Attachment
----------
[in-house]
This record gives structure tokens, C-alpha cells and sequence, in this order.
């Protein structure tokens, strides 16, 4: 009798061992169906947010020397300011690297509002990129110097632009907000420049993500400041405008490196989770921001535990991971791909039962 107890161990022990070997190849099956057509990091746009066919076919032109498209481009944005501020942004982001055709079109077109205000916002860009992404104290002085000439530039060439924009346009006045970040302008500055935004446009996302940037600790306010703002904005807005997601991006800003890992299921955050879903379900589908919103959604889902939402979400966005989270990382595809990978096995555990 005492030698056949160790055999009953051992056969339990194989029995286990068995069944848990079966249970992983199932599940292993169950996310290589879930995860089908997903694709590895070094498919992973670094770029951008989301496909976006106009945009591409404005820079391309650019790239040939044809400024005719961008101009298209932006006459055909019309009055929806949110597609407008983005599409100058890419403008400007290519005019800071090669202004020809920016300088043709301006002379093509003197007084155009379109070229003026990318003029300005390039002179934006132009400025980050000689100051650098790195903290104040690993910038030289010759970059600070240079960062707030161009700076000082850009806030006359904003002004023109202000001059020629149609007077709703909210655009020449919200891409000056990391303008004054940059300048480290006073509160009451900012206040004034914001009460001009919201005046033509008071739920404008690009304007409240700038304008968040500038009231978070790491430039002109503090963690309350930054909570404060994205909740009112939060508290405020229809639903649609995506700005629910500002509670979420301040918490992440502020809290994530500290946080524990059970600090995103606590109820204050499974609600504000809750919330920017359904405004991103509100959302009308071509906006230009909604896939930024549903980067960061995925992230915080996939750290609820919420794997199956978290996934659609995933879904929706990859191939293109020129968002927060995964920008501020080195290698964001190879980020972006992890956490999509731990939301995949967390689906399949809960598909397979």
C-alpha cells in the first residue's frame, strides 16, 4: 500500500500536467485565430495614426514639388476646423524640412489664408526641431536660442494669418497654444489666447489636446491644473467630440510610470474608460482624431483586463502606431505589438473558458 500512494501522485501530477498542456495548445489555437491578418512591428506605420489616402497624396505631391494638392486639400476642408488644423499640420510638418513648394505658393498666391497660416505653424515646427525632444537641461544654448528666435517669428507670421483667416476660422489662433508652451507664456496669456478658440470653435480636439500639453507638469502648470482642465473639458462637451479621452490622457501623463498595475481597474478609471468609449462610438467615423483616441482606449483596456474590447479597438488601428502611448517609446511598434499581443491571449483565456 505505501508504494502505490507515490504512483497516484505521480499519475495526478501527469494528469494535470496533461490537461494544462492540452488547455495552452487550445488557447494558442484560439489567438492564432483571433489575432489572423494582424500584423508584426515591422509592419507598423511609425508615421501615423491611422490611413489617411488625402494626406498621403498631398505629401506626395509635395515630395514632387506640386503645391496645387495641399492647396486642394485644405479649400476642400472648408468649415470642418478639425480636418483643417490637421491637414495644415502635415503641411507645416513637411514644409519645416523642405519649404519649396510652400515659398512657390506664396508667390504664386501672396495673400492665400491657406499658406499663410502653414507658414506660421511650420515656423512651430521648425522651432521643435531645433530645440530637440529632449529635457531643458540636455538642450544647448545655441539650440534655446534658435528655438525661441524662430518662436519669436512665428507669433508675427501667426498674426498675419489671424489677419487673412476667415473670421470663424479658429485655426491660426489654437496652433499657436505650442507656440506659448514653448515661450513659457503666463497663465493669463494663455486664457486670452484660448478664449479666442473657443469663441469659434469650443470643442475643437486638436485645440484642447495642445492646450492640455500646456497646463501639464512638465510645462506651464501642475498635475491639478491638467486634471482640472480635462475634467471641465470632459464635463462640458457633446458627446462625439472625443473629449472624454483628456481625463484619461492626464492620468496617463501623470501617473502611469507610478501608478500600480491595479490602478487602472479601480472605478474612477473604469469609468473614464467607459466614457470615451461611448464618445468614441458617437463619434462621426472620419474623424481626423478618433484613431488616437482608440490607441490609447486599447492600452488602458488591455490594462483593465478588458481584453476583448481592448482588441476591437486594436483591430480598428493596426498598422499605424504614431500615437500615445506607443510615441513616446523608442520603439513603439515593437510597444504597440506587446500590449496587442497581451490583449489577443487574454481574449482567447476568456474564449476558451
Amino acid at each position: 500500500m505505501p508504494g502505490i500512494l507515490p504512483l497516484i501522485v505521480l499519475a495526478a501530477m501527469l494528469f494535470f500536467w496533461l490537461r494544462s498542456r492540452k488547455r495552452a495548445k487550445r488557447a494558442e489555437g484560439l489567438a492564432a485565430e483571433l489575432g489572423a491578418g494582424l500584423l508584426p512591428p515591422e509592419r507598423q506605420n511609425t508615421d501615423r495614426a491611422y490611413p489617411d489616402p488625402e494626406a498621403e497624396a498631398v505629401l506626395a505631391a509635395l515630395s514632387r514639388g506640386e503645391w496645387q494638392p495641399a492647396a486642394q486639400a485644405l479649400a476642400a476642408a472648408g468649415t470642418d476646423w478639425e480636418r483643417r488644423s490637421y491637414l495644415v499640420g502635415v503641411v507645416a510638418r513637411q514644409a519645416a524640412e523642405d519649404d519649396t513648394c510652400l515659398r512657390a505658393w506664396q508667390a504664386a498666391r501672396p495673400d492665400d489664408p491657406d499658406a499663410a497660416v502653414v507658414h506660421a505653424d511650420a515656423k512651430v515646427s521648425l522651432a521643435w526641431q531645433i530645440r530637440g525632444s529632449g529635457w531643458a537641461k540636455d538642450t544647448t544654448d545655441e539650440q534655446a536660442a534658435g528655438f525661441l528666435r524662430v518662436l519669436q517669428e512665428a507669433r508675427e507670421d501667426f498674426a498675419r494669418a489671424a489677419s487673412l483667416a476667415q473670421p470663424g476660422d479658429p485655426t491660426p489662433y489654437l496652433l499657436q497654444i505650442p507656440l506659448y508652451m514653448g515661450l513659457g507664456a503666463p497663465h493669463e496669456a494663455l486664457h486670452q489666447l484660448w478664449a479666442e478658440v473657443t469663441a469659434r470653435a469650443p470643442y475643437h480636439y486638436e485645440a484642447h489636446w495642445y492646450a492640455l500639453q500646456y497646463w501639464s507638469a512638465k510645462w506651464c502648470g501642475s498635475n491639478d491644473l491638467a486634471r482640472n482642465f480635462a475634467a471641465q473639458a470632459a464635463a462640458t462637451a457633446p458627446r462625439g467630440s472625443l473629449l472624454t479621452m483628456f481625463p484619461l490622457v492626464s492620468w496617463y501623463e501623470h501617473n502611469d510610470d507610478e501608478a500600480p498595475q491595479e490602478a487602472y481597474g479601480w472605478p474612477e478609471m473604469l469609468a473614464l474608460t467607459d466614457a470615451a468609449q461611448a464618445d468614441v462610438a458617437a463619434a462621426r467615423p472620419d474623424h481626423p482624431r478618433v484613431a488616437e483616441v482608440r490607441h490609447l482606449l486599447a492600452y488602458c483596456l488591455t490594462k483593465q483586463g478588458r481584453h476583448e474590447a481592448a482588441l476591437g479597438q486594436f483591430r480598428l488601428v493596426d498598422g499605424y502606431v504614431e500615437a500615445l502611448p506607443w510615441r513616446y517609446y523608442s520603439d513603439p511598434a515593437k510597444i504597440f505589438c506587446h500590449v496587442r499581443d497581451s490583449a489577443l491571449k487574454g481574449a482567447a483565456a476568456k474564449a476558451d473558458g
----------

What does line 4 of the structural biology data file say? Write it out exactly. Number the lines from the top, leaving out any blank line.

C-alpha cells in the first residue's frame, strides 16, 4: 500500500500536467485565430495614426514639388476646423524640412489664408526641431536660442494669418497654444489666447489636446491644473467630440510610470474608460482624431483586463502606431505589438473558458 500512494501522485501530477498542456495548445489555437491578418512591428506605420489616402497624396505631391494638392486639400476642408488644423499640420510638418513648394505658393498666391497660416505653424515646427525632444537641461544654448528666435517669428507670421483667416476660422489662433508652451507664456496669456478658440470653435480636439500639453507638469502648470482642465473639458462637451479621452490622457501623463498595475481597474478609471468609449462610438467615423483616441482606449483596456474590447479597438488601428502611448517609446511598434499581443491571449483565456 505505501508504494502505490507515490504512483497516484505521480499519475495526478501527469494528469494535470496533461490537461494544462492540452488547455495552452487550445488557447494558442484560439489567438492564432483571433489575432489572423494582424500584423508584426515591422509592419507598423511609425508615421501615423491611422490611413489617411488625402494626406498621403498631398505629401506626395509635395515630395514632387506640386503645391496645387495641399492647396486642394485644405479649400476642400472648408468649415470642418478639425480636418483643417490637421491637414495644415502635415503641411507645416513637411514644409519645416523642405519649404519649396510652400515659398512657390506664396508667390504664386501672396495673400492665400491657406499658406499663410502653414507658414506660421511650420515656423512651430521648425522651432521643435531645433530645440530637440529632449529635457531643458540636455538642450544647448545655441539650440534655446534658435528655438525661441524662430518662436519669436512665428507669433508675427501667426498674426498675419489671424489677419487673412476667415473670421470663424479658429485655426491660426489654437496652433499657436505650442507656440506659448514653448515661450513659457503666463497663465493669463494663455486664457486670452484660448478664449479666442473657443469663441469659434469650443470643442475643437486638436485645440484642447495642445492646450492640455500646456497646463501639464512638465510645462506651464501642475498635475491639478491638467486634471482640472480635462475634467471641465470632459464635463462640458457633446458627446462625439472625443473629449472624454483628456481625463484619461492626464492620468496617463501623470501617473502611469507610478501608478500600480491595479490602478487602472479601480472605478474612477473604469469609468473614464467607459466614457470615451461611448464618445468614441458617437463619434462621426472620419474623424481626423478618433484613431488616437482608440490607441490609447486599447492600452488602458488591455490594462483593465478588458481584453476583448481592448482588441476591437486594436483591430480598428493596426498598422499605424504614431500615437500615445506607443510615441513616446523608442520603439513603439515593437510597444504597440506587446500590449496587442497581451490583449489577443487574454481574449482567447476568456474564449476558451